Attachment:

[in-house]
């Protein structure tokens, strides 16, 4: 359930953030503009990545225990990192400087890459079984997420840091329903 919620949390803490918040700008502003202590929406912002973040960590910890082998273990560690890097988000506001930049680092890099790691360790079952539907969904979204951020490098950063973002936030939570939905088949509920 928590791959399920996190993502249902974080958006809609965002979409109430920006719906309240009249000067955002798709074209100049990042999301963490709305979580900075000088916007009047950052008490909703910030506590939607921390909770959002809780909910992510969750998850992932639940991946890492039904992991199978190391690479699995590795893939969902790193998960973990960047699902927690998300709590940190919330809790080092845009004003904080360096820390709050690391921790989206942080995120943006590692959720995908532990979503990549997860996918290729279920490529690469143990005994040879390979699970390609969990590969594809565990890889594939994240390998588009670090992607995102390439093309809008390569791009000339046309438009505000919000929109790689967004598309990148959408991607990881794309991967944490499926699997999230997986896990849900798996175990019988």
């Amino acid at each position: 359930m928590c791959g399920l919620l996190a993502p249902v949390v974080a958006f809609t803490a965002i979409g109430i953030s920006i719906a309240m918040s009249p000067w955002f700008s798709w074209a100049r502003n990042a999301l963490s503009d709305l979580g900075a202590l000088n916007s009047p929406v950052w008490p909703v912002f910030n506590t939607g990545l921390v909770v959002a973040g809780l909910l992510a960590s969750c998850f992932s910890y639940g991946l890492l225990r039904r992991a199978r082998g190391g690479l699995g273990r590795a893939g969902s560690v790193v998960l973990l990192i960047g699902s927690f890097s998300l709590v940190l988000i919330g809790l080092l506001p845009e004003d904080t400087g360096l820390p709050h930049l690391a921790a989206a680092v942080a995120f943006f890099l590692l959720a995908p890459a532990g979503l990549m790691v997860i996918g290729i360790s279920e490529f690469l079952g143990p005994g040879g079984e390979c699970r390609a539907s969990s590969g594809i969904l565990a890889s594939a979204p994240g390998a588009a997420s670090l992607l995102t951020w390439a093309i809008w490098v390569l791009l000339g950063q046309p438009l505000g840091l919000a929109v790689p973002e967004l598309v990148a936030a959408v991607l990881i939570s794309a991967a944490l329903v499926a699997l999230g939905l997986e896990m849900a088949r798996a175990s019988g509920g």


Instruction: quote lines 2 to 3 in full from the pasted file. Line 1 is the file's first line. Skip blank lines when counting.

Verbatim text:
């Protein structure tokens, strides 16, 4: 359930953030503009990545225990990192400087890459079984997420840091329903 919620949390803490918040700008502003202590929406912002973040960590910890082998273990560690890097988000506001930049680092890099790691360790079952539907969904979204951020490098950063973002936030939570939905088949509920 928590791959399920996190993502249902974080958006809609965002979409109430920006719906309240009249000067955002798709074209100049990042999301963490709305979580900075000088916007009047950052008490909703910030506590939607921390909770959002809780909910992510969750998850992932639940991946890492039904992991199978190391690479699995590795893939969902790193998960973990960047699902927690998300709590940190919330809790080092845009004003904080360096820390709050690391921790989206942080995120943006590692959720995908532990979503990549997860996918290729279920490529690469143990005994040879390979699970390609969990590969594809565990890889594939994240390998588009670090992607995102390439093309809008390569791009000339046309438009505000919000929109790689967004598309990148959408991607990881794309991967944490499926699997999230997986896990849900798996175990019988």
């Amino acid at each position: 359930m928590c791959g399920l919620l996190a993502p249902v949390v974080a958006f809609t803490a965002i979409g109430i953030s920006i719906a309240m918040s009249p000067w955002f700008s798709w074209a100049r502003n990042a999301l963490s503009d709305l979580g900075a202590l000088n916007s009047p929406v950052w008490p909703v912002f910030n506590t939607g990545l921390v909770v959002a973040g809780l909910l992510a960590s969750c998850f992932s910890y639940g991946l890492l225990r039904r992991a199978r082998g190391g690479l699995g273990r590795a893939g969902s560690v790193v998960l973990l990192i960047g699902s927690f890097s998300l709590v940190l988000i919330g809790l080092l506001p845009e004003d904080t400087g360096l820390p709050h930049l690391a921790a989206a680092v942080a995120f943006f890099l590692l959720a995908p890459a532990g979503l990549m790691v997860i996918g290729i360790s279920e490529f690469l079952g143990p005994g040879g079984e390979c699970r390609a539907s969990s590969g594809i969904l565990a890889s594939a979204p994240g390998a588009a997420s670090l992607l995102t951020w390439a093309i809008w490098v390569l791009l000339g950063q046309p438009l505000g840091l919000a929109v790689p973002e967004l598309v990148a936030a959408v991607l990881i939570s794309a991967a944490l329903v499926a699997l999230g939905l997986e896990m849900a088949r798996a175990s019988g509920g």